From Taipei, Lin, 23, did not live in an area rife with Hakka speakers, but was raised by her Hakka grandmother, who spoke the language to her. Later, her grandmother moved back to her hometown, a highly Hakka populated area in southern Taiwan. Lin would go visit each Chinese New Year, enjoying Hakka dishes like daxiaofeng, a chunk of pork cooked with green onions, soy sauce, sugar, wine and Chinese cabbage.
Lately, she made a point to learn more about Hakka culture, something she took for granted as a child. “It [gives me] a sense of my roots,” Lin said. “Since you know that you are Hakka, you don’t want to have an empty identity. You will want to understand your culture more deeply and understand yourself.”
Ninety-year-old Henzung Zhang, a retired principal who wrote a Hakka dictionary used in schools and cultural centers, wakes up early each morning to practice tai chi with his wife. Afterward, he’ll watch Japanese TV with her and drink luicha, or Hakka tea.
Once or twice a week, they drive from Zhongli to Guanyin in northwestern Taiwan to visit his childhood home and its traditional Hakka courtyard, distinguished by having only three enclosed sides. The center room is a shrine, and Zhang goes there to venerate his ancestors. A picture of Guanyin Pusa, the Buddhist goddess of mercy, hangs on the wall; red couplets and lanterns hang on either side. Zhang and his wife light their incense sticks with a candle. Smoke slithers from the glowing red tips of their incense sticks into the air. Clutching the sticks between their gently wrinkled hands, they bow multiple times, perhaps giving thanks for their relatively peaceful lives, praying for their family.
He and his wife had taught his children and grandchildren Hakka. Not all of his grandchildren are fluent, however. Thanks to the Return Our Mother Tongue Movement’s efforts, since 2001 primary schools have been required to teach mother languages, including Hakka. It was about that time that Zhang decided to write his Hakka dictionary, now used in a number of schools. He’d just retired from his position as an elementary school principal, and the dictionary consumed ten more years of work.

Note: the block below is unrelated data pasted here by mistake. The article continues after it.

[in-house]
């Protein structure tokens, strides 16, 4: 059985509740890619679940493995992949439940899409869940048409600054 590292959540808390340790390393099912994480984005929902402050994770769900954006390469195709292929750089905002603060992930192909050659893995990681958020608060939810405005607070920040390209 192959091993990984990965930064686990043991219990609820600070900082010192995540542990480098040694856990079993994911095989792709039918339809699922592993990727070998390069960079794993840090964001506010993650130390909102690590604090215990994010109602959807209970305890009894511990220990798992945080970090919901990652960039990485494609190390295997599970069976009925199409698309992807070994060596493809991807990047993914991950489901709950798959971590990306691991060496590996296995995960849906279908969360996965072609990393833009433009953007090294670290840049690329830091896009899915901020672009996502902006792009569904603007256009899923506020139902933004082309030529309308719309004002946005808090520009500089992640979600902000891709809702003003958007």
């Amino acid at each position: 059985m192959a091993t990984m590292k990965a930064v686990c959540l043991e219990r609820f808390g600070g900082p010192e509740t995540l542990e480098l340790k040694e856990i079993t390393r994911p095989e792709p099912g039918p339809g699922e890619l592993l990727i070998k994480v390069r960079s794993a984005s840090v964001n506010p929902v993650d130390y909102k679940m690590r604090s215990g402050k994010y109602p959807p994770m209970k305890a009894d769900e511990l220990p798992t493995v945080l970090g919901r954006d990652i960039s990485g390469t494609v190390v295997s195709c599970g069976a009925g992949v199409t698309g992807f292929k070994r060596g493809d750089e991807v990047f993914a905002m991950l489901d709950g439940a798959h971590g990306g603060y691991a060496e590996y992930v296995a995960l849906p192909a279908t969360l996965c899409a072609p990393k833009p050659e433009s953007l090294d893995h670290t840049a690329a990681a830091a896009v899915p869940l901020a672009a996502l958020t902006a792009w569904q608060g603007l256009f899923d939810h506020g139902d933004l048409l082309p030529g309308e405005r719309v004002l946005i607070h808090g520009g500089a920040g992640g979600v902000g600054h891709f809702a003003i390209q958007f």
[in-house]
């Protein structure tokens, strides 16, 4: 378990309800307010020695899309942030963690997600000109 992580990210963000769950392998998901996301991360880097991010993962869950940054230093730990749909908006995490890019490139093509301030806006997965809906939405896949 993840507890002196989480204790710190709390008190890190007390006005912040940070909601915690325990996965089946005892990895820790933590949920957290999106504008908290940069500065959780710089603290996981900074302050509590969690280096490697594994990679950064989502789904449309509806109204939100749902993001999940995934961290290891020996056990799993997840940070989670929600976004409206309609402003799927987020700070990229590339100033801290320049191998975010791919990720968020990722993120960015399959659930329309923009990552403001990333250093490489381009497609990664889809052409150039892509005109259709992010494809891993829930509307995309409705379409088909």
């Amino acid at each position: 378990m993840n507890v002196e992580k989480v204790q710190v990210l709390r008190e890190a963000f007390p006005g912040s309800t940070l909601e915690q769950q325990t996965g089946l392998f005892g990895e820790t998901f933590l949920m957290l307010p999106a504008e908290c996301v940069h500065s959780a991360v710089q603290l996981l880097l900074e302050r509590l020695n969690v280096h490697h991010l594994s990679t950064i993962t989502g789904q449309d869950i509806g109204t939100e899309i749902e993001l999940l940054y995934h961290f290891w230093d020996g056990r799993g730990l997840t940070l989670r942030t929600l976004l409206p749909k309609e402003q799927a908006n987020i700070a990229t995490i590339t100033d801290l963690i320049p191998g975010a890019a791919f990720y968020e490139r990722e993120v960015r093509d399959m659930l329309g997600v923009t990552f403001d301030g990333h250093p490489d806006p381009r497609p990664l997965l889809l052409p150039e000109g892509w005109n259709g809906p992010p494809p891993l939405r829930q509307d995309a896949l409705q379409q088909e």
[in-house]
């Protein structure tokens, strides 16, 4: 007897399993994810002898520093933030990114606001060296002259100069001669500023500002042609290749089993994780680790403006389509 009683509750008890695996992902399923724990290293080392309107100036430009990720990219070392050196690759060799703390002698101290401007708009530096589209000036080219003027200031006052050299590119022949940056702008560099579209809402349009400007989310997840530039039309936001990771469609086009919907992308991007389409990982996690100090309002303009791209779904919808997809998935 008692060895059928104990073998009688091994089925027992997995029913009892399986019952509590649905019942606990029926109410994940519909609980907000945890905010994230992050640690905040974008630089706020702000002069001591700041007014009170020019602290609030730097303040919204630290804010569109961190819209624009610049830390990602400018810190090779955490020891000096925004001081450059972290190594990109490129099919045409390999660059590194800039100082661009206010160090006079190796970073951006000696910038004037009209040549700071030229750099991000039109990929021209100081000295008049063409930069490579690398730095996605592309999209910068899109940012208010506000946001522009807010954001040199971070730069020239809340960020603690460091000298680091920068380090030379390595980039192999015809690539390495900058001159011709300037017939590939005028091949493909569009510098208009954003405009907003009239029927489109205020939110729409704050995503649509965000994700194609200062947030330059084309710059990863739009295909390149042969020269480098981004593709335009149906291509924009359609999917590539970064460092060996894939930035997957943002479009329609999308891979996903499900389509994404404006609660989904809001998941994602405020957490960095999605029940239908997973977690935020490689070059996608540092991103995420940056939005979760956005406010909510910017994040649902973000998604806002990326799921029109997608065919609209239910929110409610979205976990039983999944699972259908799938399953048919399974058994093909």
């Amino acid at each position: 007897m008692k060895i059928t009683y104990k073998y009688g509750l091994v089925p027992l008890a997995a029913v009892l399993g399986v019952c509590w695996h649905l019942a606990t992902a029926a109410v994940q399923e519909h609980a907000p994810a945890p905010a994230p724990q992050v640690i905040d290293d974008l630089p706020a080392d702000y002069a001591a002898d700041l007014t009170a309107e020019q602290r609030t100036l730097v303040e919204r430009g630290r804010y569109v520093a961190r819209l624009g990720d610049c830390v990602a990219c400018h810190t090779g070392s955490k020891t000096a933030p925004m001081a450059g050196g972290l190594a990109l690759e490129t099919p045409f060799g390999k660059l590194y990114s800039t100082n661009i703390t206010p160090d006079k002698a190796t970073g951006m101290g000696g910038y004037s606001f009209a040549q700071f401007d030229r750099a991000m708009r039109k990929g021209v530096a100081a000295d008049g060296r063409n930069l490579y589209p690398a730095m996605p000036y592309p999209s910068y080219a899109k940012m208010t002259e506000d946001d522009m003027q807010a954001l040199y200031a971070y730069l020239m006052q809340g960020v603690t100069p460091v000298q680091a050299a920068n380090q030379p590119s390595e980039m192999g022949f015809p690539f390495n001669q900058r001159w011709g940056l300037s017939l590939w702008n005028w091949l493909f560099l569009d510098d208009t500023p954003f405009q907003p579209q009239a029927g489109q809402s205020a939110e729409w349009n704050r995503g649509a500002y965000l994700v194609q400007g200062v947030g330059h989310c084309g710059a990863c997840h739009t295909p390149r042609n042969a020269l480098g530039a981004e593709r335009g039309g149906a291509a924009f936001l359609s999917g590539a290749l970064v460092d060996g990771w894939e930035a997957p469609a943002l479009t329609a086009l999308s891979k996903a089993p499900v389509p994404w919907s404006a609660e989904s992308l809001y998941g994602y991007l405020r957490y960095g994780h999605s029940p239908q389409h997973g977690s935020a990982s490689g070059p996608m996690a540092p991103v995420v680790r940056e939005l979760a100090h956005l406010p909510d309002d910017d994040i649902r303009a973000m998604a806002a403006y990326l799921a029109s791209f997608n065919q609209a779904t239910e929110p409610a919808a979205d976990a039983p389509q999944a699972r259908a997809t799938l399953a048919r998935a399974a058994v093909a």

Today, he flips through the pages of his work, bound between a beige-red cover. He points out Chinese characters and says the Hakka word for them. “Children in schools are taught in Mandarin, and they speak Mandarin every day … their Hakka is poor,” Zhang says.
Zhang wants Hakka to be taught accurately, and asserts that some Hakka language teachers themselves do not speak it well. “Promoting the use of Hakka isn’t easy, but if they’re Hakka, they will like to learn Hakka,” Zhang says.
Increasing awareness, especially through music, is exactly what DJ Yin Chang strives for.
On this night, before Heinai ends Chang selects one last song: “Yue Guang Guang” by Qiu Xing-Yi, the girl from New Zealand who helped Chang embrace her mother language.
“When a lot of elderly people see you speaking Hakka, they are very encouraging,” Chang says, indicating they inspire her to continue DJ’ing. “I have felt a sense of achievement. I can’t really sing or create music. What I can do is play their songs. Everyone can do something different and add a bit of their own strength.”